The fact that a significant share of exports (and imports) are executed between MNEs and their foreign subsidiaries and affiliates further reduces the risk of exports, compared to other modes of involvement.
  9. Exporting Disadvantages
    Not able to internalize and exploit the results of its research and development as effectively as if it invested directly.

    Risks losing markets to imitators and global competitors that might be more cost efficient in production abroad and distribution.
  10. Governance Risk
    The ability to exercise effective control over an MNE’s operations within a country’s legal and political environment.

    For an MNE, governance is a subject similar in structure to consolidated profitability—it must be addressed for the individual business unit and subsidiary, as well as for the MNE as a whole.
  11. Investment Agreement
    Spells out specific rights and responsibilities of both the foreign firm and the host government.
  12. MNE Strategies to Move Blocked Funds
    Providing alternative conduits for repatriating funds

    Transfer pricing goods and services between related units of the MNE

    Leading and lagging payments

    Using fronting loans

    Creating unrelated exports

    Obtaining special dispensation.
  13. FDI
    Foreign Direct Investment
  14. Licensing Disadvantages
    Possible loss of quality control

    Establishment of a potential competitor in third-country markets

    • Possible improvement of the technology by the local licensee, which then enters the
    • firm’s home market

    Possible loss of opportunity to enter the licensee’s market with FDI later

    Risk that technology will be stolen

    High agency costs
  15. Licensing
    Method for domestic firms to profit from foreign markets without the need to commit sizable funds.
  16. Joint Venture
    Shared ownership in a foreign business.
  17. Political Risks for MNEs
    • Firm-specific risks, also known as micro risks, are those that affect the MNE at the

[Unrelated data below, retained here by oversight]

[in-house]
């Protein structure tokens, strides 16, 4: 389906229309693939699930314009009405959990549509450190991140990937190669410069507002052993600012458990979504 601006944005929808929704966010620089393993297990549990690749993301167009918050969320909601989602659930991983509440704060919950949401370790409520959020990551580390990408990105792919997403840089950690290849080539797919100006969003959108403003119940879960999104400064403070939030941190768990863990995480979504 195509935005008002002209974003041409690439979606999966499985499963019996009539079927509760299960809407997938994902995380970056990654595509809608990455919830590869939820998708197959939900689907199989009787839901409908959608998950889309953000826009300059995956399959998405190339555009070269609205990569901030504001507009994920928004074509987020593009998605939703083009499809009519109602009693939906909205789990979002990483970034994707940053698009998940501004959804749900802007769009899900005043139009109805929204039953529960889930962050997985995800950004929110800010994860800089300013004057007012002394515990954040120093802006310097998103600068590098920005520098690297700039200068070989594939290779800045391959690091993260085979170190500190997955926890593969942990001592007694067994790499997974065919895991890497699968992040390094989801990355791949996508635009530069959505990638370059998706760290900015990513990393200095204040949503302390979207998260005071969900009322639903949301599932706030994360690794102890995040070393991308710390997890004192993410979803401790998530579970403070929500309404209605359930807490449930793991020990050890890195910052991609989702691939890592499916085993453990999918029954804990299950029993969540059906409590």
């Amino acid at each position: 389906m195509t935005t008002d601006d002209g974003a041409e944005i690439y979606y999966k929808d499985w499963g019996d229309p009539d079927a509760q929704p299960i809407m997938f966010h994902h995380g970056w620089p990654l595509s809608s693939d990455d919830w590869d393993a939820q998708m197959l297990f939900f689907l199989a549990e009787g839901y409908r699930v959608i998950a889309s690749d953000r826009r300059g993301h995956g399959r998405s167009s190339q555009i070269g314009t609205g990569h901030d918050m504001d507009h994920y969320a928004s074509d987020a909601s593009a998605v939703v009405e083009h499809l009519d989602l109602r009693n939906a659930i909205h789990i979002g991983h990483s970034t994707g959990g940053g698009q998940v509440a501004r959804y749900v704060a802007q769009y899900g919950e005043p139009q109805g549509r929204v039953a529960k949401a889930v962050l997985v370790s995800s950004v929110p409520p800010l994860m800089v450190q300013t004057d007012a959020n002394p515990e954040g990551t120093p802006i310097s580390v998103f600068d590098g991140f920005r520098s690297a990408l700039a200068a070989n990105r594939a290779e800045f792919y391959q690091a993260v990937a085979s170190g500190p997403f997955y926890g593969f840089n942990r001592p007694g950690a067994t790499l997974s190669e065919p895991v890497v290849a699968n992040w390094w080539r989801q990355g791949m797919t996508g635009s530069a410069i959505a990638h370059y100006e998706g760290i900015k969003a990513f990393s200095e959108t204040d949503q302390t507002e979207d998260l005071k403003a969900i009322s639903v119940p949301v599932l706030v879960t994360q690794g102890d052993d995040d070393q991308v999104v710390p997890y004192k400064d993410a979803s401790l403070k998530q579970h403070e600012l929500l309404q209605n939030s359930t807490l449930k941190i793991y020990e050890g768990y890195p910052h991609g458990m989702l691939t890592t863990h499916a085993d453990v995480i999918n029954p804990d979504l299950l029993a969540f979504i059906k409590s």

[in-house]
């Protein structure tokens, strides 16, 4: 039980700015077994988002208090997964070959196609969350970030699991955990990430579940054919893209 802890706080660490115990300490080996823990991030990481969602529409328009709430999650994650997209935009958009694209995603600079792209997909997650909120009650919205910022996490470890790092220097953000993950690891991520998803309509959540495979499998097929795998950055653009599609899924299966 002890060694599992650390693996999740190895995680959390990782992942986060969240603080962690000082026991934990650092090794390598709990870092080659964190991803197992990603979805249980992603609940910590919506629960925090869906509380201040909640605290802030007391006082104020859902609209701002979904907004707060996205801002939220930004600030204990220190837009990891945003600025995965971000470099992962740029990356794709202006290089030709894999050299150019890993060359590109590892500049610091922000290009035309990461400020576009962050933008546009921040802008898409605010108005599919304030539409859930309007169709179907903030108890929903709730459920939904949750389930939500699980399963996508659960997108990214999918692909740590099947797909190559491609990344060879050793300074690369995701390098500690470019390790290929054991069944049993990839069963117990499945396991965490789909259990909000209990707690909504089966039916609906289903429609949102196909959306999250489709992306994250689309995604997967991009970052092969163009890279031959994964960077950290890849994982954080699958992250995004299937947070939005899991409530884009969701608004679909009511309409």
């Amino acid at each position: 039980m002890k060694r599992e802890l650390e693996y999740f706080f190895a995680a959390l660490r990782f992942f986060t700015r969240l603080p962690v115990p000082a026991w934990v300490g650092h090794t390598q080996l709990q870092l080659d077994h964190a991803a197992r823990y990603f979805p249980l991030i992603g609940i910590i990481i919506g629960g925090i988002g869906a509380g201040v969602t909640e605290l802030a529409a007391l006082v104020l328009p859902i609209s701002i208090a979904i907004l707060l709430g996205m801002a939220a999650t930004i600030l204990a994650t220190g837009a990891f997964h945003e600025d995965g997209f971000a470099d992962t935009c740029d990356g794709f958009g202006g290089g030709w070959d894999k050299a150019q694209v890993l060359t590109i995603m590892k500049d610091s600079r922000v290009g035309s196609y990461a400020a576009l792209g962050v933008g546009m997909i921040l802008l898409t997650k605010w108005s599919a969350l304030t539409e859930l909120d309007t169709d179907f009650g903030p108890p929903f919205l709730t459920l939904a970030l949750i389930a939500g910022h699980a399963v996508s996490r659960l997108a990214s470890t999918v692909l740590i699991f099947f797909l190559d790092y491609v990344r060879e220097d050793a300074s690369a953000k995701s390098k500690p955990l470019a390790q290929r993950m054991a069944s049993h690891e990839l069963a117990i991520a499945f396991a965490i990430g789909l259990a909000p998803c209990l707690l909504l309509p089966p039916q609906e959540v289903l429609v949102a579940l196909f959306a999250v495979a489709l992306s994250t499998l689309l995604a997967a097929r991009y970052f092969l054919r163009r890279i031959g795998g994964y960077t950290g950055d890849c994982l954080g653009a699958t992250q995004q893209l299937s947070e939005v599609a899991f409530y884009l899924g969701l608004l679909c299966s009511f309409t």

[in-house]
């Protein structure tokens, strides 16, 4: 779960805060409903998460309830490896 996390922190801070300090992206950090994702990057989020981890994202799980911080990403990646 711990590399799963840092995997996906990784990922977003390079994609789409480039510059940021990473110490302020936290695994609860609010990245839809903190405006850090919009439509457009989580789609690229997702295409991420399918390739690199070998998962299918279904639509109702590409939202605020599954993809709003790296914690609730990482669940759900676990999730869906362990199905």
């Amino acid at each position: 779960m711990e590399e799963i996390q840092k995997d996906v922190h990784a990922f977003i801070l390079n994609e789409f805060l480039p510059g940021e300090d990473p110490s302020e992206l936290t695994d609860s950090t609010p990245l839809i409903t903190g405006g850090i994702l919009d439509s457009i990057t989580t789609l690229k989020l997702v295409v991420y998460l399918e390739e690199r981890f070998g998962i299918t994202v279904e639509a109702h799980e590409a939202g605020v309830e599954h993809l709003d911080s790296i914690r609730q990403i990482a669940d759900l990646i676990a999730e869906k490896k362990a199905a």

• project or corporate level. Governance risk due to goal conflict between an MNE
    • and its host government is the main political firm-specific risk.

    • Country-specific (macro) - affect the MNE
    • at the project or corporate level but originate at the country level (main political risk categories are transfer risk and cultural and institutional risks)

    Global-specific - affect the MNE at the project or corporate level but originate at the global level (terrorism, the antiglobalisation movement, environmental concerns, poverty, and cyber attacks)
  18. Investment Agreement Policies
    The basis on which fund flows, such as dividends, management fees, royalties, patent fees, and loan repayments, may be remitted

    The basis for setting transfer prices

    The right to export to third-country markets

    Obligations to build, or fund, social and economic overhead projects, such as schools, hospitals, and retirement systems

    Methods of taxation, including the rate, the type of taxation, and means by which the rate base is determined

    Access to host-country capital markets, particularly for long-term borrowing

    • Permission for 100% foreign ownership versus required local ownership (joint ven-
    • ture) participation

    Price controls, if any, applicable to sales in the host-country markets

    Requirements for local sourcing versus import of raw materials and components

    Permission to use expatriate managerial and technical personnel, and to bring them and their personal possessions into the country free of exorbitant charges or import duties

    Provision for arbitration of disputes

    • Provision for planned divestment, should such be required, indicating how the going
    • concern will be valued and to whom it will be sold
  19. Cultural and Institutional Risks (Country-Specific Risks)
    Differences in allowable ownership structures

    Differences in human resource norms

    Differences in religious heritage

    Nepotism and corruption in the host country

    Protection of intellectual property rights


    Legal liabilities
  20. Strategies for Emerging MNEs
    Take brands global

    Engineer to innovation

    Leverage natural resources

    Develop an export business model

    Acquire offshore assets

    Target a market niche.
Card Set
340 - 8
340 - 8